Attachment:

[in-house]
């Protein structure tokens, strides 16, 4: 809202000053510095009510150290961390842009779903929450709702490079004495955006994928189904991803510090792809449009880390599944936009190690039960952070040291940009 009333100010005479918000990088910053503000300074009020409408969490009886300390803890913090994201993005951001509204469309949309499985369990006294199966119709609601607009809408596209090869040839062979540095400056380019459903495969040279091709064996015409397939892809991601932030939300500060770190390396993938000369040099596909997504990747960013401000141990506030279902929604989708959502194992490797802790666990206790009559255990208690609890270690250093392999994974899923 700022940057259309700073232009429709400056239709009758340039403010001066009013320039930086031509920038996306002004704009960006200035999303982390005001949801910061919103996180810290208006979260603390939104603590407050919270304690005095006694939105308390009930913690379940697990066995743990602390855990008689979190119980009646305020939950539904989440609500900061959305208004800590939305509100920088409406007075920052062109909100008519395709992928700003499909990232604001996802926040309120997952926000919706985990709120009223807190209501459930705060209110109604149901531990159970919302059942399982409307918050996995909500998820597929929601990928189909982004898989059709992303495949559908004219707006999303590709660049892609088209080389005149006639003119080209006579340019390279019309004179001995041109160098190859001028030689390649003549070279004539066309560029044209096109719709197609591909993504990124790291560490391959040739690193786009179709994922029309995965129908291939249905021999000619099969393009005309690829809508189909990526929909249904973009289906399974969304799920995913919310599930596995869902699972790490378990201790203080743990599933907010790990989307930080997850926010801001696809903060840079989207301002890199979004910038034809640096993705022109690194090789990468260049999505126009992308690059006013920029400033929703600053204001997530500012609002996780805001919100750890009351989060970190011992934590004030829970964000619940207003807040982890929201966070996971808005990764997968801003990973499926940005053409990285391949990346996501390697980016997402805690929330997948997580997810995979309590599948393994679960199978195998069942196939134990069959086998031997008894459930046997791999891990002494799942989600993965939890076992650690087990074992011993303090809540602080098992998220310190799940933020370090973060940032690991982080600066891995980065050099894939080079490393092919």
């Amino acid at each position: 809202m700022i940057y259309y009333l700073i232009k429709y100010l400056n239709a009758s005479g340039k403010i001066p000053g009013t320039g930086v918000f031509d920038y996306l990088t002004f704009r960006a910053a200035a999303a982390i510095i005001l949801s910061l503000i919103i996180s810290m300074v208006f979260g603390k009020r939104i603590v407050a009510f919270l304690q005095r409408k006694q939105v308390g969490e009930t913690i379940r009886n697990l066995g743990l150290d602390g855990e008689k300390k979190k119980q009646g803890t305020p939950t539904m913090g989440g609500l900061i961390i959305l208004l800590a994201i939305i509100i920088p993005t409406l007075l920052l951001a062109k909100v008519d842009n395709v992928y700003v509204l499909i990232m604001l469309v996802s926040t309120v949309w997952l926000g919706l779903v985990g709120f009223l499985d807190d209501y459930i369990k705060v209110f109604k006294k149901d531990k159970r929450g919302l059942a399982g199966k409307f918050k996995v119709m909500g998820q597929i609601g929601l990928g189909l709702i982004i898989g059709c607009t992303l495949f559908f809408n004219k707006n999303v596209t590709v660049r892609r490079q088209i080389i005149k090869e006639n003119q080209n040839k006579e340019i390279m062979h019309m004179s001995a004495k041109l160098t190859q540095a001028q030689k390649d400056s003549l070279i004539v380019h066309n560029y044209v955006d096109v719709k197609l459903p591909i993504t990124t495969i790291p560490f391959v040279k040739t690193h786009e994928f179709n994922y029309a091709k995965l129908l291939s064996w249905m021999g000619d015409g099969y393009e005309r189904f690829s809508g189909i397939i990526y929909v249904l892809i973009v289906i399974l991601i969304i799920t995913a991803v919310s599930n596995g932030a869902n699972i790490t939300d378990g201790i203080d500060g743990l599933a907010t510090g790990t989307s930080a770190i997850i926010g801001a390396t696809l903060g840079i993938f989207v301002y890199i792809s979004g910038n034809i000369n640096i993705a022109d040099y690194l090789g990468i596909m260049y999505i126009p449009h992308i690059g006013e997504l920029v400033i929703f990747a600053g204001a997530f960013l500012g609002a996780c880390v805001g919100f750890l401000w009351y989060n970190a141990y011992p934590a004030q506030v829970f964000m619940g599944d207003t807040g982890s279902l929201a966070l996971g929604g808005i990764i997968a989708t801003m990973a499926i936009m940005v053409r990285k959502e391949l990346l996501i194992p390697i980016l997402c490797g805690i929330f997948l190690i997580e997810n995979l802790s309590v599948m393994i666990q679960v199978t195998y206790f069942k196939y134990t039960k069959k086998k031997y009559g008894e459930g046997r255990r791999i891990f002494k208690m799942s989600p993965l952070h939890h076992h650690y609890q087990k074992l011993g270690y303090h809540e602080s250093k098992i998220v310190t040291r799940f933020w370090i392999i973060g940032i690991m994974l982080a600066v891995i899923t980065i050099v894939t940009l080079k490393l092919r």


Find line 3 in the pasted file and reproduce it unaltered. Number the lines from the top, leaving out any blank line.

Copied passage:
């Amino acid at each position: 809202m700022i940057y259309y009333l700073i232009k429709y100010l400056n239709a009758s005479g340039k403010i001066p000053g009013t320039g930086v918000f031509d920038y996306l990088t002004f704009r960006a910053a200035a999303a982390i510095i005001l949801s910061l503000i919103i996180s810290m300074v208006f979260g603390k009020r939104i603590v407050a009510f919270l304690q005095r409408k006694q939105v308390g969490e009930t913690i379940r009886n697990l066995g743990l150290d602390g855990e008689k300390k979190k119980q009646g803890t305020p939950t539904m913090g989440g609500l900061i961390i959305l208004l800590a994201i939305i509100i920088p993005t409406l007075l920052l951001a062109k909100v008519d842009n395709v992928y700003v509204l499909i990232m604001l469309v996802s926040t309120v949309w997952l926000g919706l779903v985990g709120f009223l499985d807190d209501y459930i369990k705060v209110f109604k006294k149901d531990k159970r929450g919302l059942a399982g199966k409307f918050k996995v119709m909500g998820q597929i609601g929601l990928g189909l709702i982004i898989g059709c607009t992303l495949f559908f809408n004219k707006n999303v596209t590709v660049r892609r490079q088209i080389i005149k090869e006639n003119q080209n040839k006579e340019i390279m062979h019309m004179s001995a004495k041109l160098t190859q540095a001028q030689k390649d400056s003549l070279i004539v380019h066309n560029y044209v955006d096109v719709k197609l459903p591909i993504t990124t495969i790291p560490f391959v040279k040739t690193h786009e994928f179709n994922y029309a091709k995965l129908l291939s064996w249905m021999g000619d015409g099969y393009e005309r189904f690829s809508g189909i397939i990526y929909v249904l892809i973009v289906i399974l991601i969304i799920t995913a991803v919310s599930n596995g932030a869902n699972i790490t939300d378990g201790i203080d500060g743990l599933a907010t510090g790990t989307s930080a770190i997850i926010g801001a390396t696809l903060g840079i993938f989207v301002y890199i792809s979004g910038n034809i000369n640096i993705a022109d040099y690194l090789g990468i596909m260049y999505i126009p449009h992308i690059g006013e997504l920029v400033i929703f990747a600053g204001a997530f960013l500012g609002a996780c880390v805001g919100f750890l401000w009351y989060n970190a141990y011992p934590a004030q506030v829970f964000m619940g599944d207003t807040g982890s279902l929201a966070l996971g929604g808005i990764i997968a989708t801003m990973a499926i936009m940005v053409r990285k959502e391949l990346l996501i194992p390697i980016l997402c490797g805690i929330f997948l190690i997580e997810n995979l802790s309590v599948m393994i666990q679960v199978t195998y206790f069942k196939y134990t039960k069959k086998k031997y009559g008894e459930g046997r255990r791999i891990f002494k208690m799942s989600p993965l952070h939890h076992h650690y609890q087990k074992l011993g270690y303090h809540e602080s250093k098992i998220v310190t040291r799940f933020w370090i392999i973060g940032i690991m994974l982080a600066v891995i899923t980065i050099v894939t940009l080079k490393l092919r």